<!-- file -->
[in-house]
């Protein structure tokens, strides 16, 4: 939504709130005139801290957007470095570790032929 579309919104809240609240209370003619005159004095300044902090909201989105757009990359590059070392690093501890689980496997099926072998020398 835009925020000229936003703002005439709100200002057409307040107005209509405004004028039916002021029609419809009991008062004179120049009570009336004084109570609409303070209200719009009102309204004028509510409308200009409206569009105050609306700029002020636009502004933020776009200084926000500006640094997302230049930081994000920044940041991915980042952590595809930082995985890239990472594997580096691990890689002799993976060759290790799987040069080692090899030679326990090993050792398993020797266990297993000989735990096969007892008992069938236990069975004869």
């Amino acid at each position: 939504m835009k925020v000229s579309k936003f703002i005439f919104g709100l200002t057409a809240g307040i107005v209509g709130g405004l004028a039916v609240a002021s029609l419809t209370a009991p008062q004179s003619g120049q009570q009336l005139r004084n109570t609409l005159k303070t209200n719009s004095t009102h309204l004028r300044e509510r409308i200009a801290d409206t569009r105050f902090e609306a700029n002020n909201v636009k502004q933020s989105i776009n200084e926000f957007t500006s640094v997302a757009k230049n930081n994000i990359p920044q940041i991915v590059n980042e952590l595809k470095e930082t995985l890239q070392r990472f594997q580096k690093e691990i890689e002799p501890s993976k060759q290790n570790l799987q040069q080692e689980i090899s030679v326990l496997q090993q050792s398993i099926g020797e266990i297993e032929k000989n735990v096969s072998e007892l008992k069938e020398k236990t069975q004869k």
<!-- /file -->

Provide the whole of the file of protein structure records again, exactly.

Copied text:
[in-house]
């Protein structure tokens, strides 16, 4: 939504709130005139801290957007470095570790032929 579309919104809240609240209370003619005159004095300044902090909201989105757009990359590059070392690093501890689980496997099926072998020398 835009925020000229936003703002005439709100200002057409307040107005209509405004004028039916002021029609419809009991008062004179120049009570009336004084109570609409303070209200719009009102309204004028509510409308200009409206569009105050609306700029002020636009502004933020776009200084926000500006640094997302230049930081994000920044940041991915980042952590595809930082995985890239990472594997580096691990890689002799993976060759290790799987040069080692090899030679326990090993050792398993020797266990297993000989735990096969007892008992069938236990069975004869």
């Amino acid at each position: 939504m835009k925020v000229s579309k936003f703002i005439f919104g709100l200002t057409a809240g307040i107005v209509g709130g405004l004028a039916v609240a002021s029609l419809t209370a009991p008062q004179s003619g120049q009570q009336l005139r004084n109570t609409l005159k303070t209200n719009s004095t009102h309204l004028r300044e509510r409308i200009a801290d409206t569009r105050f902090e609306a700029n002020n909201v636009k502004q933020s989105i776009n200084e926000f957007t500006s640094v997302a757009k230049n930081n994000i990359p920044q940041i991915v590059n980042e952590l595809k470095e930082t995985l890239q070392r990472f594997q580096k690093e691990i890689e002799p501890s993976k060759q290790n570790l799987q040069q080692e689980i090899s030679v326990l496997q090993q050792s398993i099926g020797e266990i297993e032929k000989n735990v096969s072998e007892l008992k069938e020398k236990t069975q004869k």